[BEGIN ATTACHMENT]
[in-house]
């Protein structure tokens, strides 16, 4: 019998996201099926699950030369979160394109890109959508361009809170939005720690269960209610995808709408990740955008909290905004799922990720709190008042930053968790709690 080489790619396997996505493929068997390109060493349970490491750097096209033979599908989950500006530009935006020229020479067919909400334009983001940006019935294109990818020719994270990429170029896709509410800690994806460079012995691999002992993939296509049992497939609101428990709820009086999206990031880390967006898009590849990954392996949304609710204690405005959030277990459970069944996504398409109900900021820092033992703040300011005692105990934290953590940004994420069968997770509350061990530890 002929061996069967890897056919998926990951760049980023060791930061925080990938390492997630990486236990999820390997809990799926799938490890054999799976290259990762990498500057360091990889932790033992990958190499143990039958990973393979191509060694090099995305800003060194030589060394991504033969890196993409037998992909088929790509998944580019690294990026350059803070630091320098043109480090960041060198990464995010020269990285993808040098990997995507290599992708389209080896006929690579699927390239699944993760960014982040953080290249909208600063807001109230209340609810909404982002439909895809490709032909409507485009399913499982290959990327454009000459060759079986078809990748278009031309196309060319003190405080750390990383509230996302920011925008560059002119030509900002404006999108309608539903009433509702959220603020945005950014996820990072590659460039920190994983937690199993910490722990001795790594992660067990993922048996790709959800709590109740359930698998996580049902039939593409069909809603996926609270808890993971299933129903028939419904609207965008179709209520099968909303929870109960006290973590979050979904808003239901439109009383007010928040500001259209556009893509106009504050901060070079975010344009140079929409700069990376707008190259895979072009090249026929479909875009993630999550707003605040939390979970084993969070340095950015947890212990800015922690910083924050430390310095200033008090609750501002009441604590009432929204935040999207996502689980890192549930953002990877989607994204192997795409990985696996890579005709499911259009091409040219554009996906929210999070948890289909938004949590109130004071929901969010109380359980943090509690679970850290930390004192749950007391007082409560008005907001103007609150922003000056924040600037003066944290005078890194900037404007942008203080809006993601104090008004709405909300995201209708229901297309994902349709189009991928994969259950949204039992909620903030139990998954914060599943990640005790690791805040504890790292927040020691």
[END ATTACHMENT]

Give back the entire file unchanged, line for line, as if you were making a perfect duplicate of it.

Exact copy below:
[in-house]
């Protein structure tokens, strides 16, 4: 019998996201099926699950030369979160394109890109959508361009809170939005720690269960209610995808709408990740955008909290905004799922990720709190008042930053968790709690 080489790619396997996505493929068997390109060493349970490491750097096209033979599908989950500006530009935006020229020479067919909400334009983001940006019935294109990818020719994270990429170029896709509410800690994806460079012995691999002992993939296509049992497939609101428990709820009086999206990031880390967006898009590849990954392996949304609710204690405005959030277990459970069944996504398409109900900021820092033992703040300011005692105990934290953590940004994420069968997770509350061990530890 002929061996069967890897056919998926990951760049980023060791930061925080990938390492997630990486236990999820390997809990799926799938490890054999799976290259990762990498500057360091990889932790033992990958190499143990039958990973393979191509060694090099995305800003060194030589060394991504033969890196993409037998992909088929790509998944580019690294990026350059803070630091320098043109480090960041060198990464995010020269990285993808040098990997995507290599992708389209080896006929690579699927390239699944993760960014982040953080290249909208600063807001109230209340609810909404982002439909895809490709032909409507485009399913499982290959990327454009000459060759079986078809990748278009031309196309060319003190405080750390990383509230996302920011925008560059002119030509900002404006999108309608539903009433509702959220603020945005950014996820990072590659460039920190994983937690199993910490722990001795790594992660067990993922048996790709959800709590109740359930698998996580049902039939593409069909809603996926609270808890993971299933129903028939419904609207965008179709209520099968909303929870109960006290973590979050979904808003239901439109009383007010928040500001259209556009893509106009504050901060070079975010344009140079929409700069990376707008190259895979072009090249026929479909875009993630999550707003605040939390979970084993969070340095950015947890212990800015922690910083924050430390310095200033008090609750501002009441604590009432929204935040999207996502689980890192549930953002990877989607994204192997795409990985696996890579005709499911259009091409040219554009996906929210999070948890289909938004949590109130004071929901969010109380359980943090509690679970850290930390004192749950007391007082409560008005907001103007609150922003000056924040600037003066944290005078890194900037404007942008203080809006993601104090008004709405909300995201209708229901297309994902349709189009991928994969259950949204039992909620903030139990998954914060599943990640005790690791805040504890790292927040020691």